Robbie LaFleur

Varafeldur, Part 3

Once the warp threads are hanging from the top of the loom, and the weights are attached at the bottom, the next step is to make a chain across the threads in the front shed, and along the back shed.  This is to space the warp, roughly.  You make the chain at a comfortable height for working, and then slide it down the threads, lower down toward the weights.  If you look carefully, you can see the chain, already moved down, on the front shed, and see the back shed barely swinging behind. The front shed was not so difficult to chain, because the warp threads were lying taut against the bottom board.  The back shed was difficult to chain because the threads were hanging down freely (though weighted of course).  Those threads were more wiggly. It was impossible to make the chaining perfectly spaced, in either shed.

This varafeldur hanging will be woven in plain weave, with the pile added using a traditional Icelandic knot.  It is different than a regular rya knot that some readers may use.  This knot, using unspun fleece, is laid under two-three warp threads, and looped around the final one, as in the illustration below (taken from an Icelandic Yearbook).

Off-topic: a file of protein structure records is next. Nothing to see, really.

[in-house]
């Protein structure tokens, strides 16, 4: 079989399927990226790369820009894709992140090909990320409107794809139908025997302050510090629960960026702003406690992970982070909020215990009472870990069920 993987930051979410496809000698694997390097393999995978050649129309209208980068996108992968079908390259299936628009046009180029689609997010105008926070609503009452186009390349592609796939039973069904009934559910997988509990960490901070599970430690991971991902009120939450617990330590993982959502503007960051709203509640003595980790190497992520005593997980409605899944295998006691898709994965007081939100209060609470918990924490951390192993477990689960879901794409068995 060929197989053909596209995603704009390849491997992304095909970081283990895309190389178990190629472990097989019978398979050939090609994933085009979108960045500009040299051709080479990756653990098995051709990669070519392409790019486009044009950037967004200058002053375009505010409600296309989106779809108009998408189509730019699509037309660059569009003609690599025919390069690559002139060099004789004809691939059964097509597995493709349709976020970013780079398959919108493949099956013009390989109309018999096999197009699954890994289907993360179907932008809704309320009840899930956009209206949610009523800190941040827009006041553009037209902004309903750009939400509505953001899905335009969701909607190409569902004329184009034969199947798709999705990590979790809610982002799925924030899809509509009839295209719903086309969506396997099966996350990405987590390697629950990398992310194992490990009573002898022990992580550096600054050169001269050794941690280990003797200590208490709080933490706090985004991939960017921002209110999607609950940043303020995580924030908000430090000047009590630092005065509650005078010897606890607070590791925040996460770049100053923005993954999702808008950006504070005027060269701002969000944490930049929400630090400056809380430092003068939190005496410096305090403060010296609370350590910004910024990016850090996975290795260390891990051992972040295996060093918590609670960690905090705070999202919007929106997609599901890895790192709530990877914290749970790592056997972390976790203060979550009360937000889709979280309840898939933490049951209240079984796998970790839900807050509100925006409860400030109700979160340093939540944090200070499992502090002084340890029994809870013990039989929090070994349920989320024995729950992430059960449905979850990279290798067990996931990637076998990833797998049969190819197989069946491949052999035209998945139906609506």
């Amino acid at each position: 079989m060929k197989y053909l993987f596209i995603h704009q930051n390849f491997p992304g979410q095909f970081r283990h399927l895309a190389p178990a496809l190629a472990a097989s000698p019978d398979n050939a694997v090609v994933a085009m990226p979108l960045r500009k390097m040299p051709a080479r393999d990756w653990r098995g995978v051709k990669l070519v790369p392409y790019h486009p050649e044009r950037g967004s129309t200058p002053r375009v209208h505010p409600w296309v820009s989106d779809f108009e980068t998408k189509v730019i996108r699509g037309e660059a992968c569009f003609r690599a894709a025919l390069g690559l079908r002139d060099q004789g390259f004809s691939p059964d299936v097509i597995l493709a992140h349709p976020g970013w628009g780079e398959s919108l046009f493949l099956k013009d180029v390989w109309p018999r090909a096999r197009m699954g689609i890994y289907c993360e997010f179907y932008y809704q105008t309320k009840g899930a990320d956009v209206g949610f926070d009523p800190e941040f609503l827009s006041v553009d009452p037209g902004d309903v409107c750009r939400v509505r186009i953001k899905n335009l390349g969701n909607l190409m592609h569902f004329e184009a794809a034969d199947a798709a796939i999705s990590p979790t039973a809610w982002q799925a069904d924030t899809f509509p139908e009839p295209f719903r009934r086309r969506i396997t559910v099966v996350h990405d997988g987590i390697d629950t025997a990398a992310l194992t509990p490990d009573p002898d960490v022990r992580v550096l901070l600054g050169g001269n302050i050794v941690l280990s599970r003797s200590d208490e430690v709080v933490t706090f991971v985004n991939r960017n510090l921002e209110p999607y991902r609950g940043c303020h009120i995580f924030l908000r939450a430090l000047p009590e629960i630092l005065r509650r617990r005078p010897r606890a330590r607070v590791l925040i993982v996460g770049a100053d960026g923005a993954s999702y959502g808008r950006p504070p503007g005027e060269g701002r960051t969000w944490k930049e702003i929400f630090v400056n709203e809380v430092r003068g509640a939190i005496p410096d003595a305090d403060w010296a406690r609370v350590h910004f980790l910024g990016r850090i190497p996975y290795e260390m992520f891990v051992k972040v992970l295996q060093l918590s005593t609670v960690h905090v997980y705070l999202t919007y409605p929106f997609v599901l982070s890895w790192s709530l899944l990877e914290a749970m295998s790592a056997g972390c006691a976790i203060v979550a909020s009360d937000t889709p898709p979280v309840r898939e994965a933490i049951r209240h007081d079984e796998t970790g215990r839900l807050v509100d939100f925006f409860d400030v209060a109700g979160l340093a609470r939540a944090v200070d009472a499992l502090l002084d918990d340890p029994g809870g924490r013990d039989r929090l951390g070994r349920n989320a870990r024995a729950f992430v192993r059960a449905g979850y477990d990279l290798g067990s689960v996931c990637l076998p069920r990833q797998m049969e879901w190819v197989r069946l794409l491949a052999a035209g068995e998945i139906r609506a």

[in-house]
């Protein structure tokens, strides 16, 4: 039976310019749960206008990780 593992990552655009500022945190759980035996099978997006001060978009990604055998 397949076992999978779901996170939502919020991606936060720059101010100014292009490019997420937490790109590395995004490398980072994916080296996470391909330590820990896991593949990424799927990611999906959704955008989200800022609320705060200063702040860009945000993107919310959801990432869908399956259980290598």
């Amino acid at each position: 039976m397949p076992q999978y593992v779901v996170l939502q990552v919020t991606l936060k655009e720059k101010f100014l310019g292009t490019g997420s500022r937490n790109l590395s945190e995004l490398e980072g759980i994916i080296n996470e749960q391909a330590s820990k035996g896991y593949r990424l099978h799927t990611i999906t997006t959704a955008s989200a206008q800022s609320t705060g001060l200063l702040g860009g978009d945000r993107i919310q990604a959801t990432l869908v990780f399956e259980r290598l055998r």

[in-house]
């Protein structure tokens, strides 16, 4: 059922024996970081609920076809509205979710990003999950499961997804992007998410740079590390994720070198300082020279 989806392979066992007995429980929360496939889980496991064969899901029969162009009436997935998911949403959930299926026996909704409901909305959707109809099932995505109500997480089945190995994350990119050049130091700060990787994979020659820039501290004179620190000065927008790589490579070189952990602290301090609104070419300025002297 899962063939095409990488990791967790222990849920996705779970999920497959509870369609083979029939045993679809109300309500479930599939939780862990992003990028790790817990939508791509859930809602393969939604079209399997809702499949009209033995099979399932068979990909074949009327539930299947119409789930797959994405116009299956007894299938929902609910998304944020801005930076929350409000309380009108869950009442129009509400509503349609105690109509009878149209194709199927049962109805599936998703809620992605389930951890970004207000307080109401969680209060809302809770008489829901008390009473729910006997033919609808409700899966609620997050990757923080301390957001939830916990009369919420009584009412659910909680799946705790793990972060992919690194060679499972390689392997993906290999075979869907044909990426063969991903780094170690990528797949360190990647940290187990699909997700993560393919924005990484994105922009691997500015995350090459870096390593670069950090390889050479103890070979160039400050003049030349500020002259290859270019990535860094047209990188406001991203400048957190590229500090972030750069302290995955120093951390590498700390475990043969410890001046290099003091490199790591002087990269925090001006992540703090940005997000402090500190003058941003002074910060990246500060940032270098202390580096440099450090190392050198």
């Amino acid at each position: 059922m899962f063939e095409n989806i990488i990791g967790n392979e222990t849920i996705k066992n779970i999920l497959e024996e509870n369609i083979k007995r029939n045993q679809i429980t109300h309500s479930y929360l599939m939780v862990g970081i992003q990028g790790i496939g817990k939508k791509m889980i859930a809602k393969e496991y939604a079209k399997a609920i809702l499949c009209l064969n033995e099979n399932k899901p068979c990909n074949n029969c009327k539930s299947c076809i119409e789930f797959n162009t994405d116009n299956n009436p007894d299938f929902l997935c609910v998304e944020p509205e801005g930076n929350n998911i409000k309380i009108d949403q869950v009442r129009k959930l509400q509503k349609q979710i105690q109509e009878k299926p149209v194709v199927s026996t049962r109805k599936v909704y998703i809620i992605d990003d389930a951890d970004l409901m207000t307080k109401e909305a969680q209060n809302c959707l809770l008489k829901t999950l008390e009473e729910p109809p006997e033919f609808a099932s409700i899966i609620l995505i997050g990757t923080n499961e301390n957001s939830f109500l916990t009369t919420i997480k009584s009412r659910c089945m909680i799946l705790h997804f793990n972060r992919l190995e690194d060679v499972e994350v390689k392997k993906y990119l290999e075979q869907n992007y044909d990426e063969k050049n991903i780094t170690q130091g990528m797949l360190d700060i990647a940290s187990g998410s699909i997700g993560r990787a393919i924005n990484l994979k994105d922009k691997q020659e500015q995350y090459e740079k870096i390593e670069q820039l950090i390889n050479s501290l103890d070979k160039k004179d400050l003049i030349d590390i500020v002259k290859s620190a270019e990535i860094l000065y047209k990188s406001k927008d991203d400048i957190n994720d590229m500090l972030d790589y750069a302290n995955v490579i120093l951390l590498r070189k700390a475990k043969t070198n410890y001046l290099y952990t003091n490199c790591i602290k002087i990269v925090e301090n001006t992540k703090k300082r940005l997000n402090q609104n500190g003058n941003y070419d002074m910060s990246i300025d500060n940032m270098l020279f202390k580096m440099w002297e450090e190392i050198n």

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I used this Icelandic knot technique several years ago (on my floor loom, not a warp-weighted loom), after buying what looked like a TON of curly fleece.  I intended to make a wall hanging featuring bands of various types of fleece.  As I wove I discovered that the technique used much more fleece than I expected, and my bag was soon empty.  I called the friend who sold me the fleece to order more.  Unfortunately that fleece was gone, but she had curly fleece from a different variety of sheep.  When I began to weave with the new fleece–YUCK!  While it was beautiful, the gray lanolin-filled fleece seemed to have the exact consistency of my grandmother’s hair.  It was just an unpleasant weaving experience, so I stopped, and the piece became a much-used chair pad.  It’s been tucked in a chest, now, as it is worn and not so pretty, but I took it out to photograph.

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This warp-weighted experiment is a fun challenge, especially because so many people are involved in supplying fleece and spinning and helping along the way.  Connie LaTendresse wound the warp on Tuesday, and afterwards she thanked ME.  “Oh, I love to wind warps,” she assured me. Having a weaving community is great.

 

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